Merck Facing Lawsuits for Allegedly Hiding Severe Psychiatric Side Effects of Asthma Drug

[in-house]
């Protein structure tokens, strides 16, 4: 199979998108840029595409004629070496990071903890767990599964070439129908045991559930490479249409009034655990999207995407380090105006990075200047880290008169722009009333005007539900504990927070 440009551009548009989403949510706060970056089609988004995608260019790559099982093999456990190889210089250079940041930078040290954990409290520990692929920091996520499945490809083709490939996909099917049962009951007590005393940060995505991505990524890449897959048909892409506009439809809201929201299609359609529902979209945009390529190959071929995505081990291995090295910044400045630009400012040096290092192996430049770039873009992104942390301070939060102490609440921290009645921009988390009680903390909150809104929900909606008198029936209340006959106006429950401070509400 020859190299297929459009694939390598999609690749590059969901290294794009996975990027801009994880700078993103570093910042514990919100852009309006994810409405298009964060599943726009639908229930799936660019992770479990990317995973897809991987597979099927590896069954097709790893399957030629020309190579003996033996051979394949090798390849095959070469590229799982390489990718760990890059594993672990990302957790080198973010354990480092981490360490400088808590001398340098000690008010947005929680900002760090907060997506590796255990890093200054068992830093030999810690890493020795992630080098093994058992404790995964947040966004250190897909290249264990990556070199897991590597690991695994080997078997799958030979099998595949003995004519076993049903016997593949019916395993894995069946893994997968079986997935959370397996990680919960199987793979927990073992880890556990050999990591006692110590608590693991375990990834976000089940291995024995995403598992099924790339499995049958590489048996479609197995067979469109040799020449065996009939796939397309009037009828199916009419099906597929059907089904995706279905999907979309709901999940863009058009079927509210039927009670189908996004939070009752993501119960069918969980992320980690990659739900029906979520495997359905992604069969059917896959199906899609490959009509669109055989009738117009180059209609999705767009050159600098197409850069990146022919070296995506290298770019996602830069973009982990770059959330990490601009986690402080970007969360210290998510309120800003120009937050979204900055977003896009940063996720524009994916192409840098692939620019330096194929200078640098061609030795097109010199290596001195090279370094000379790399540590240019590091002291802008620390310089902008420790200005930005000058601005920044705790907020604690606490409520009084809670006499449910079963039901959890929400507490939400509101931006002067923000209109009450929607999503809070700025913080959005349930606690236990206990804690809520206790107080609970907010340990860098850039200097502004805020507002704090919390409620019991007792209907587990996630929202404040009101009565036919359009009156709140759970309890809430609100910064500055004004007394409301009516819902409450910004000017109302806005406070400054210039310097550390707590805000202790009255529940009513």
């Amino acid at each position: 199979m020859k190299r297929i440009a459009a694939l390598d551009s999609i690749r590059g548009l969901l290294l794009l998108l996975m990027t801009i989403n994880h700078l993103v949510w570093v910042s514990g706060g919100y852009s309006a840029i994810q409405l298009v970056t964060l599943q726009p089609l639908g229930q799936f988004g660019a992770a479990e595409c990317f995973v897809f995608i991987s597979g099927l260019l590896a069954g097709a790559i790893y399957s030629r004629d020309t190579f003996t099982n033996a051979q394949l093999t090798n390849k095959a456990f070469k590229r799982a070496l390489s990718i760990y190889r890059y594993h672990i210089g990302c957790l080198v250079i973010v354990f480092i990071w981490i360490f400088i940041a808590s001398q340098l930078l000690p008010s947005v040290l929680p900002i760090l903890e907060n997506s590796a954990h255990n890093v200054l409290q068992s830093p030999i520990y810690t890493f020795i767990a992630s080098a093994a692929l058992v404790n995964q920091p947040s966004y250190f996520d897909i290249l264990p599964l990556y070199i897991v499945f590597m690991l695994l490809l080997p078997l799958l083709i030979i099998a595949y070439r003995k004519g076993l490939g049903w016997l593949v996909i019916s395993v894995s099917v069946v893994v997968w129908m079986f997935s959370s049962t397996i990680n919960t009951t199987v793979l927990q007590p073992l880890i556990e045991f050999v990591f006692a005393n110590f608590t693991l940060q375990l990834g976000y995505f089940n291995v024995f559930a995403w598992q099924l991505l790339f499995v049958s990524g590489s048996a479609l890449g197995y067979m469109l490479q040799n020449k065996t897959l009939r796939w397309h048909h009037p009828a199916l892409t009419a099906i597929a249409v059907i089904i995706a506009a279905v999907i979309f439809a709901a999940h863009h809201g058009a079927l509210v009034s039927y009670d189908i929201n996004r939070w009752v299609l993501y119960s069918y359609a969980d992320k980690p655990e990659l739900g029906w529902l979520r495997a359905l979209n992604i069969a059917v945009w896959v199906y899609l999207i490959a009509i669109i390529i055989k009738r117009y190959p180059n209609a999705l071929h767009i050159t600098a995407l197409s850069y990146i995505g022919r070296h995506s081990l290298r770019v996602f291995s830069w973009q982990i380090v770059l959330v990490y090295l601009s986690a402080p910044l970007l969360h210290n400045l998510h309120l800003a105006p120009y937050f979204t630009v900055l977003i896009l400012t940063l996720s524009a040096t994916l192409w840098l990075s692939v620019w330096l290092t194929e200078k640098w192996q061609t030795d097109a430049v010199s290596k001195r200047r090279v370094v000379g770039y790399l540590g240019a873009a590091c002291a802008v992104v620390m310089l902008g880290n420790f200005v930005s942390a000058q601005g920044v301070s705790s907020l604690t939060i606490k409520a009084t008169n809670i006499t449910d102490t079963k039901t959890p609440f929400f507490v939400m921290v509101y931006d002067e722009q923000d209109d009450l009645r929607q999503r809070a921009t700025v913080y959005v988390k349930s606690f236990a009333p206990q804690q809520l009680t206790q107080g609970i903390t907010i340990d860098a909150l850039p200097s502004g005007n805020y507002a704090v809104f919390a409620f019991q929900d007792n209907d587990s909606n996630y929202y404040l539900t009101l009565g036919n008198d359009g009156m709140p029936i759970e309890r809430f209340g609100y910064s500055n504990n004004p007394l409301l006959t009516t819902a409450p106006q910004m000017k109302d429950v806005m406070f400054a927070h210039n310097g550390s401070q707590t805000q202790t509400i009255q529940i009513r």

Pharmaceutical company Merck & Co. Inc. is facing lawsuits that accuse the firm of downplaying potential negative psychiatric effects of its asthma medication Singulair, including thoughts of suicide. Singulair, also known as montelukast, was launched by Merck in 1998, with the product label stating that the drug’s distribution in the brain was “minimal.” The company also did not mention any psychiatric side effects that could result from consuming the medication. More than two decades since, several reports of neuropsychiatric problems have popped up among patients who used Singulair, including children. Side effects include hallucinations, suicidal thoughts, and depression. Merck is now facing multiple lawsuits insisting that the company knew early on that the medication could affect the brain, and that Merck lied to regulators about potential psychiatric side effects. In its 1996 patent for Singulair, Merck stated that the drug could be used for treating cerebral spasms, a neurological condition. Plaintiffs argue that this is proof of the company having knowledge about Singulair’s potential effects on the brain. Following the 1998 launch, numerous reports of neuropsychiatric problems among users began to hit internet forums as well as the U.S. Food and Drug Administration’s (FDA) early warning system. FDA Takes Closer Look In a 2019 advisory panel meeting convened by the FDA, the agency tallied 82 suicides that were linked to Singulair or its generic versions. Among the suicide reports, the ages of the victims were provided in 64 cases, and 31 of them were 19 years old or younger. Singulair has made Merck about $50 billion in revenues. Lawsuits against Merck cite research conducted by cell biologist Julia Marschallinger, who has analyzed the drug with her colleagues at Austria’s Institute of Molecular Regenerative Medicine. A 2011 investigation by the team found reports that the drug induced psychiatric side effects like hallucinations, depression, and agitation, suggesting the medication affected the brain. In 2014, the team analyzed Merck’s original animal studies of the drug and discovered that except for the brain, the medication disappeared from all parts of the body within 24 hours of ingestion. In the brain, the presence of the drug rose over time, eventually exceeding the amount in both the lungs and blood. Marschallinger reported that there was a “substantial amount” of drug that reached the brain, contradicting Merck’s claim that the presence of the drug in the brain was minimal. The U.S. Food and Drug Administration in White Oak, Md., on July 20, 2020. (Sarah Silbiger/Getty Images) In March 2008, 10 years after the launch of Singulair, the FDA announced that it was investigating the drug for “possible association” with mood changes and suicidality. In August 2009, the FDA said that it had updated the precautions section of Singulair, stating that neuropsychiatric events had been reported in patients using the drug. “The events include postmarket cases of agitation, aggression, anxiousness, dream abnormalities and hallucinations, depression, insomnia, irritability, restlessness, suicidal thinking and behavior (including suicide), and tremor. Healthcare professionals should consider discontinuing these medications if patients develop neuropsychiatric symptoms,” the agency said. New Warning In 2014, the FDA convened a panel to consider Merck’s request to allow Singulair to be offered over the counter. The agency asked the company to reanalyze its clinical trial data from 2009. Merck reported that one case of attempted suicide and another case of hospitalization for suicidal thoughts were reported among two teens taking the drug. But the trial investigator determined that the adverse events were not related to the medication. Though the FDA rejected Singulair’s over-the-counter request for the drug, it did not insist that the company perform new studies, as neuropsychiatric side effects were a “known safety issue.” In March 2020, the FDA added a black box warning for Singulair—the most severe warning issued by the agency—for serious mental health side effects. Singulair’s prescribing information “already includes warnings about mental health side effects, including suicidal thoughts or actions,” the FDA said at the time. “However, many healthcare professionals and patients/caregivers are not aware of the risk. We decided a stronger warning is needed after conducting an extensive review of available information and convening a panel of outside experts.”